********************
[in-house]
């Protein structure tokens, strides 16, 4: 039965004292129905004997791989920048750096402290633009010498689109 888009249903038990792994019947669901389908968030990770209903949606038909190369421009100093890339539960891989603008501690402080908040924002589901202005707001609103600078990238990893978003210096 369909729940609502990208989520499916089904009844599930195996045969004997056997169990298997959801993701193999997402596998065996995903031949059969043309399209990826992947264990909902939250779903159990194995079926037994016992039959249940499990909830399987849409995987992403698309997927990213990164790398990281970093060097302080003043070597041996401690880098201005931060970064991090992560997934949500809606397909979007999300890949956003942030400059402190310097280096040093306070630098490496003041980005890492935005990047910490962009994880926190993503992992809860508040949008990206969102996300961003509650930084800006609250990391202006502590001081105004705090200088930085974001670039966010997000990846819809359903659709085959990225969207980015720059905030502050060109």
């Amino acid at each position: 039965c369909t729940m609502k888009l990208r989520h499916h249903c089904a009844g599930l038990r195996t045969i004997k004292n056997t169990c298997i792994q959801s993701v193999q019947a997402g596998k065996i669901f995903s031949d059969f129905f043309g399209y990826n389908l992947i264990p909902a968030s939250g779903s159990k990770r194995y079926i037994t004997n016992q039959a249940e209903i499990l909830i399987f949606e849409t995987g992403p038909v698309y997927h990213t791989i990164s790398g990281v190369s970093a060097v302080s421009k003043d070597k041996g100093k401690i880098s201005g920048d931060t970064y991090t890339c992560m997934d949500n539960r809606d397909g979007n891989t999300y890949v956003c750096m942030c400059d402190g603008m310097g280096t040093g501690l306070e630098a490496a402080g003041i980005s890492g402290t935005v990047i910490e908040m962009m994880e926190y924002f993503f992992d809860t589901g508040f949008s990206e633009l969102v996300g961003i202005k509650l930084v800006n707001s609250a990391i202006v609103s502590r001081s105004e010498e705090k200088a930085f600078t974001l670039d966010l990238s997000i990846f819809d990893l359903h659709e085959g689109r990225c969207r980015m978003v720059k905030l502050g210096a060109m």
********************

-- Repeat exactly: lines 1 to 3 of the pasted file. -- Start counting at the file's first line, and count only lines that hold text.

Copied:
[in-house]
């Protein structure tokens, strides 16, 4: 039965004292129905004997791989920048750096402290633009010498689109 888009249903038990792994019947669901389908968030990770209903949606038909190369421009100093890339539960891989603008501690402080908040924002589901202005707001609103600078990238990893978003210096 369909729940609502990208989520499916089904009844599930195996045969004997056997169990298997959801993701193999997402596998065996995903031949059969043309399209990826992947264990909902939250779903159990194995079926037994016992039959249940499990909830399987849409995987992403698309997927990213990164790398990281970093060097302080003043070597041996401690880098201005931060970064991090992560997934949500809606397909979007999300890949956003942030400059402190310097280096040093306070630098490496003041980005890492935005990047910490962009994880926190993503992992809860508040949008990206969102996300961003509650930084800006609250990391202006502590001081105004705090200088930085974001670039966010997000990846819809359903659709085959990225969207980015720059905030502050060109």
């Amino acid at each position: 039965c369909t729940m609502k888009l990208r989520h499916h249903c089904a009844g599930l038990r195996t045969i004997k004292n056997t169990c298997i792994q959801s993701v193999q019947a997402g596998k065996i669901f995903s031949d059969f129905f043309g399209y990826n389908l992947i264990p909902a968030s939250g779903s159990k990770r194995y079926i037994t004997n016992q039959a249940e209903i499990l909830i399987f949606e849409t995987g992403p038909v698309y997927h990213t791989i990164s790398g990281v190369s970093a060097v302080s421009k003043d070597k041996g100093k401690i880098s201005g920048d931060t970064y991090t890339c992560m997934d949500n539960r809606d397909g979007n891989t999300y890949v956003c750096m942030c400059d402190g603008m310097g280096t040093g501690l306070e630098a490496a402080g003041i980005s890492g402290t935005v990047i910490e908040m962009m994880e926190y924002f993503f992992d809860t589901g508040f949008s990206e633009l969102v996300g961003i202005k509650l930084v800006n707001s609250a990391i202006v609103s502590r001081s105004e010498e705090k200088a930085f600078t974001l670039d966010l990238s997000i990846f819809d990893l359903h659709e085959g689109r990225c969207r980015m978003v720059k905030l502050g210096a060109m």